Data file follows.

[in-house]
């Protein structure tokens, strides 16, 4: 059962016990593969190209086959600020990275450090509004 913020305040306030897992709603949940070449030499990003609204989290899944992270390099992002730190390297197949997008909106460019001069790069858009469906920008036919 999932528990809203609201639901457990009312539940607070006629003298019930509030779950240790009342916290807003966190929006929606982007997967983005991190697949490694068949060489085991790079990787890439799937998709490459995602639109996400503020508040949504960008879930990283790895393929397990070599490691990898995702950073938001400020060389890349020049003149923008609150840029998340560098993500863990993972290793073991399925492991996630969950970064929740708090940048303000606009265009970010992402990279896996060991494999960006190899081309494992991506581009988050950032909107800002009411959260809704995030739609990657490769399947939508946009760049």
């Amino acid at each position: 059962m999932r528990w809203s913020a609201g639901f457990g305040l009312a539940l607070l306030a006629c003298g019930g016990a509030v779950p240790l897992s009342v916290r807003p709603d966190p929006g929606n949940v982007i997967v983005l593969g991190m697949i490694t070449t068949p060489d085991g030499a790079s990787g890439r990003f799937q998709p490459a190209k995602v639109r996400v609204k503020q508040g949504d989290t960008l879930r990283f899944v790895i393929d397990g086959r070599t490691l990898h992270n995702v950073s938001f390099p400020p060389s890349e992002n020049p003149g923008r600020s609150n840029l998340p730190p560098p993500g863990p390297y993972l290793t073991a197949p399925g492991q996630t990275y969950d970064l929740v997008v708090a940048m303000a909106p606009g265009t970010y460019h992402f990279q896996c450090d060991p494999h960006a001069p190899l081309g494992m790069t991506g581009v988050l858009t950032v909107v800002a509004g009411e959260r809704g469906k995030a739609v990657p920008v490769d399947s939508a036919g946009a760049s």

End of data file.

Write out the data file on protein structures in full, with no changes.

[in-house]
């Protein structure tokens, strides 16, 4: 059962016990593969190209086959600020990275450090509004 913020305040306030897992709603949940070449030499990003609204989290899944992270390099992002730190390297197949997008909106460019001069790069858009469906920008036919 999932528990809203609201639901457990009312539940607070006629003298019930509030779950240790009342916290807003966190929006929606982007997967983005991190697949490694068949060489085991790079990787890439799937998709490459995602639109996400503020508040949504960008879930990283790895393929397990070599490691990898995702950073938001400020060389890349020049003149923008609150840029998340560098993500863990993972290793073991399925492991996630969950970064929740708090940048303000606009265009970010992402990279896996060991494999960006190899081309494992991506581009988050950032909107800002009411959260809704995030739609990657490769399947939508946009760049």
């Amino acid at each position: 059962m999932r528990w809203s913020a609201g639901f457990g305040l009312a539940l607070l306030a006629c003298g019930g016990a509030v779950p240790l897992s009342v916290r807003p709603d966190p929006g929606n949940v982007i997967v983005l593969g991190m697949i490694t070449t068949p060489d085991g030499a790079s990787g890439r990003f799937q998709p490459a190209k995602v639109r996400v609204k503020q508040g949504d989290t960008l879930r990283f899944v790895i393929d397990g086959r070599t490691l990898h992270n995702v950073s938001f390099p400020p060389s890349e992002n020049p003149g923008r600020s609150n840029l998340p730190p560098p993500g863990p390297y993972l290793t073991a197949p399925g492991q996630t990275y969950d970064l929740v997008v708090a940048m303000a909106p606009g265009t970010y460019h992402f990279q896996c450090d060991p494999h960006a001069p190899l081309g494992m790069t991506g581009v988050l858009t950032v909107v800002a509004g009411e959260r809704g469906k995030a739609v990657p920008v490769d399947s939508a036919g946009a760049s």